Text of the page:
The responsive design debate was set in motion around a year ago, but seems to have reached something of a crescendo of late. Some commentary borders on the totalitarian, others’ input is philosophical, while some contributions attempt to navigate a practical way forward. Fact is, there is a veritable scramble to coin the phrases that will become tomorrow’s industry-standard vocabulary.
Designers are just plain excited about responsive design, and it’s easy to see why. We have arrived at one of those industry-defining moments which precipitates huge leaps forward in practice – think HTML 3.2 & 4, CSS2. You can perhaps forgive the piousness of some commentators. As new practices bed in, you can always rely on designers to get sanctimonious about how inadequate our practices were up until a day or so ago.
Get up, stand up
Exciting as it is, there is also a huge challenge for designers to step up, not something we have always distinguished ourselves by. As the mass-market web came into being, designers (by and large) stood idly by waiting for someone to make it easy for them, instead of just getting in there, learning some basic markup and meaningfully engaging with a new communications medium.
A shared future
Things couldn’t be more different today; a new generation of designers are falling over each other to experiment, test, share and move the practice of online UI design forward into a new era. This time the catalyst is not a new markup specification, but advances in hardware: a critical mass in use of web-enabled devices has been reached. The rules of the game have changed. Mobile access is no longer an afterthought, or a box to tick, it has parity with desktop and laptop access.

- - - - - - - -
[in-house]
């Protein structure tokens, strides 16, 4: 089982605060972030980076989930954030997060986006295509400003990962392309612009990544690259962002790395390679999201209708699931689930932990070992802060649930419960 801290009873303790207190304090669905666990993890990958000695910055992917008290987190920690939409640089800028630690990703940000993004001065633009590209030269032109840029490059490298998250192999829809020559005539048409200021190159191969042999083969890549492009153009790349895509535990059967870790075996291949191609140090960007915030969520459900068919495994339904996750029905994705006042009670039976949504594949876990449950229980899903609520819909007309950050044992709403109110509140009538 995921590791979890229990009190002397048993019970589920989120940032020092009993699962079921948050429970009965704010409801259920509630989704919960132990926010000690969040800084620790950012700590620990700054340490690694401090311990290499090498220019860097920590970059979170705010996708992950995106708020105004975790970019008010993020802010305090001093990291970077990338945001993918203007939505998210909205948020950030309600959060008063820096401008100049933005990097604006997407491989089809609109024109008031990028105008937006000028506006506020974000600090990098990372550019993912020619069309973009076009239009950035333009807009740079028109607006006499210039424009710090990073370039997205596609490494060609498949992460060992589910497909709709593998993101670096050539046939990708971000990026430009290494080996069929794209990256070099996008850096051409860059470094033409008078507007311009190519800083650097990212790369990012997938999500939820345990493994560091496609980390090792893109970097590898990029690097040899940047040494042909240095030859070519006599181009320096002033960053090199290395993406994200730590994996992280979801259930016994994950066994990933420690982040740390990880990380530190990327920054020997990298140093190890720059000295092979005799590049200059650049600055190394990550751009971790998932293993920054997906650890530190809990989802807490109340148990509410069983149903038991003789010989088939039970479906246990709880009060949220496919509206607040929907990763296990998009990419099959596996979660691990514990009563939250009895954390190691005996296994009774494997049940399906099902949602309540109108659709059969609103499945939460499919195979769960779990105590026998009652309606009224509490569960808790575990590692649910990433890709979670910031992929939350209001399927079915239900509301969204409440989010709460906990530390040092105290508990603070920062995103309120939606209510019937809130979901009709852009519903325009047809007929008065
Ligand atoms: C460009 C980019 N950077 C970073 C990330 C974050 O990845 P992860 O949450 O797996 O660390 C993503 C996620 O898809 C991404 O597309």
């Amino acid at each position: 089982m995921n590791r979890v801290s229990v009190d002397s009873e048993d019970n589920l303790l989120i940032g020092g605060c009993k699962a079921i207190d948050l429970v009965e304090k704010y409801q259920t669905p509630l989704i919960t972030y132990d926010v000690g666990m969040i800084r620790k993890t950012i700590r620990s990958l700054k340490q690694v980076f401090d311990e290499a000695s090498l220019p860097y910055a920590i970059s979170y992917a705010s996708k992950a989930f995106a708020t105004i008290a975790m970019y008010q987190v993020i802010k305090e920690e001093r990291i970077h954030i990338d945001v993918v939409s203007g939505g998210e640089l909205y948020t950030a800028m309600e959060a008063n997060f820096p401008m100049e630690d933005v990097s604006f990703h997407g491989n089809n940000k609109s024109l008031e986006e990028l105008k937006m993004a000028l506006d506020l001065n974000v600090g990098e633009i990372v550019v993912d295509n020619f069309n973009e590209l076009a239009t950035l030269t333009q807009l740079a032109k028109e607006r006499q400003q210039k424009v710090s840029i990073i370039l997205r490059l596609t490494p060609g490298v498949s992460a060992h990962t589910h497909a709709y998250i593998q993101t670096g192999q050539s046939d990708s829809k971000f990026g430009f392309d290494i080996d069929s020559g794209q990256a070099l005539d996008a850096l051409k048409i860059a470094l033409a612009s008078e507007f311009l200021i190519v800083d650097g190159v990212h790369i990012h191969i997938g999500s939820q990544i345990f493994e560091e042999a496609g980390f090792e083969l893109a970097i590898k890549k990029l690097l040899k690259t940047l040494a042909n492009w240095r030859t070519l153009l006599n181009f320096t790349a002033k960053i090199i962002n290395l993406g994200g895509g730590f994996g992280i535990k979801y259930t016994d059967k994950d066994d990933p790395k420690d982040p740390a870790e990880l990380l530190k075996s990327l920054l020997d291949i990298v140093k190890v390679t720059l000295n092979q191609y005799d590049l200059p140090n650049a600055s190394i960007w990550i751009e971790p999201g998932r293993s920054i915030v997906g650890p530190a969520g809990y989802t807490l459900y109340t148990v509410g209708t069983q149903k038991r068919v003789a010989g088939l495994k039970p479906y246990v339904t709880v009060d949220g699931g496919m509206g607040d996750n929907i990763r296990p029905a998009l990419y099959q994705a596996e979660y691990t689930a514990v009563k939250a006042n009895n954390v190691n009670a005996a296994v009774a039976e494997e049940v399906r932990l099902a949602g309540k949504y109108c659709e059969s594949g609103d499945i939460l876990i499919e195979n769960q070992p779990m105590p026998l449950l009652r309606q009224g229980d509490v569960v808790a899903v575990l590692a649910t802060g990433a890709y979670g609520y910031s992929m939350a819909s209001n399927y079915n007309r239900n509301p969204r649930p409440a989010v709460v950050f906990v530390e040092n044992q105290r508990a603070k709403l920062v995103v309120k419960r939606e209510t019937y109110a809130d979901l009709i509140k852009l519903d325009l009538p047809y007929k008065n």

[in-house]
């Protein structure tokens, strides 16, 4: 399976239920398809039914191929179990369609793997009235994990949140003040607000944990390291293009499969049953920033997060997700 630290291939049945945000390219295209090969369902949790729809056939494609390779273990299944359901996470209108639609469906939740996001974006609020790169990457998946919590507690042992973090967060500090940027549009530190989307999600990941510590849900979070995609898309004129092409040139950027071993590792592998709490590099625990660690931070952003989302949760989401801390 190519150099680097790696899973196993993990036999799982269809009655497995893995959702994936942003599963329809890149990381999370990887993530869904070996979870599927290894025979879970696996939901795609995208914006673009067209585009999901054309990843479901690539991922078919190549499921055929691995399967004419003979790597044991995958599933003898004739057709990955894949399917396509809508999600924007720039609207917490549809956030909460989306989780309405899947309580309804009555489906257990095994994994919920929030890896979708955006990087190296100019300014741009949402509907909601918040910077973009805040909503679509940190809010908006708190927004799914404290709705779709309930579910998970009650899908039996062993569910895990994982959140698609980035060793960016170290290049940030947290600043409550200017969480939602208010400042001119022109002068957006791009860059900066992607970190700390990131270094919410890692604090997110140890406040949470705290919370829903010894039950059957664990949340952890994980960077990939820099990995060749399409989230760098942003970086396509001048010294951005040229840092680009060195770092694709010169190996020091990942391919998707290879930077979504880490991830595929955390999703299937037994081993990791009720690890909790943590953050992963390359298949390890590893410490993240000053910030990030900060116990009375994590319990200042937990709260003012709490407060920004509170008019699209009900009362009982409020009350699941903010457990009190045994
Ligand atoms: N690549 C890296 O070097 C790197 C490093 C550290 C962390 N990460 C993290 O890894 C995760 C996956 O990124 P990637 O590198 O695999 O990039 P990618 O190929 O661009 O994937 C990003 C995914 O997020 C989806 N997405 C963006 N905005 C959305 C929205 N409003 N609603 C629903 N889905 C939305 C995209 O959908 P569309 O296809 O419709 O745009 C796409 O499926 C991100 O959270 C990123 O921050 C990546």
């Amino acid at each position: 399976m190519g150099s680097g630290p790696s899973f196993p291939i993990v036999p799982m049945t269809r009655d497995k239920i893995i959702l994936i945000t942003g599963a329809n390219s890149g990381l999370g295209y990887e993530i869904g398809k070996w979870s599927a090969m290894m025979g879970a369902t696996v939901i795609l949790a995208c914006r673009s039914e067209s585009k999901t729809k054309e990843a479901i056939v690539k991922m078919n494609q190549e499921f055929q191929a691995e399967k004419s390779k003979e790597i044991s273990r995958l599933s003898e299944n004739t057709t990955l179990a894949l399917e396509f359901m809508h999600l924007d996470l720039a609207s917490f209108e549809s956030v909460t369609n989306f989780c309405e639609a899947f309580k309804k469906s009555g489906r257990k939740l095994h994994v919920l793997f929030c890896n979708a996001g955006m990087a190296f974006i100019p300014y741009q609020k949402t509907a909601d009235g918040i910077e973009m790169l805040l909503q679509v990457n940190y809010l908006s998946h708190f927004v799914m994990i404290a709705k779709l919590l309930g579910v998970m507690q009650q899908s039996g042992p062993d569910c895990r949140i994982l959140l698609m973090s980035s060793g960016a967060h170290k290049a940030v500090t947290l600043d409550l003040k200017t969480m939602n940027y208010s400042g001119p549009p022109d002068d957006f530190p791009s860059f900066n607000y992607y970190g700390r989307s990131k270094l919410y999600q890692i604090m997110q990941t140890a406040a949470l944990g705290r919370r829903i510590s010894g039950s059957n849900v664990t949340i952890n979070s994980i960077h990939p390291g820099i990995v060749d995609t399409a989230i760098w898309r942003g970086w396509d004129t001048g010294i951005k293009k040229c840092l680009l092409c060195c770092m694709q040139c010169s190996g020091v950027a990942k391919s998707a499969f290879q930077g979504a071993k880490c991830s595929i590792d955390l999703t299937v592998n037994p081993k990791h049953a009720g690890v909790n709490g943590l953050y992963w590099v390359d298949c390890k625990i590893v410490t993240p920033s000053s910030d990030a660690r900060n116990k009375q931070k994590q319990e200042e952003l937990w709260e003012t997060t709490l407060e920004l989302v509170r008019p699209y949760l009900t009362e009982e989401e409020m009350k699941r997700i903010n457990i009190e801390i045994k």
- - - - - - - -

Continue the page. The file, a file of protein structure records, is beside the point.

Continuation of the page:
Papa don’t preach
The volume of the debate is rising, but those preaching too loudly or broadcasting their opinions on who is or isn’t doing it ‘right’ are demeaning themselves, and missing the point. We are all in this together. Our internal industry dialogue will continue and something will emerge from all this, almost certainly not in the form of a single proposal or approach. Thought leaders will get us in the general vicinity, but best practice emerges from the efforts of many, and continues to evolve, as we evolve both as designers and as a community.
The new reality
Subscribing to new thinking is one thing, but deploying it on a relevant, commercial project is another. I’ll readily admit to being right at the start of the transition and pursuing a trail-and-error approach; much preferable to breathlessly following anyone who screams they have ‘the answer’. Plus, attempting to stay ahead of the curve on this issue looks like the path to madness when even the originator of the term ‘responsive design’ has identified somewhat inevitable grey areas.
This is as fresh a challenge as we could hope for in our industry, and these are exciting times. The least helpful contributions to a discussion tend to be the most vociferous, but we’re off and running, on the road to best practice and the community will win. Let’s enjoy the ride and look forward to what emerges on the other side.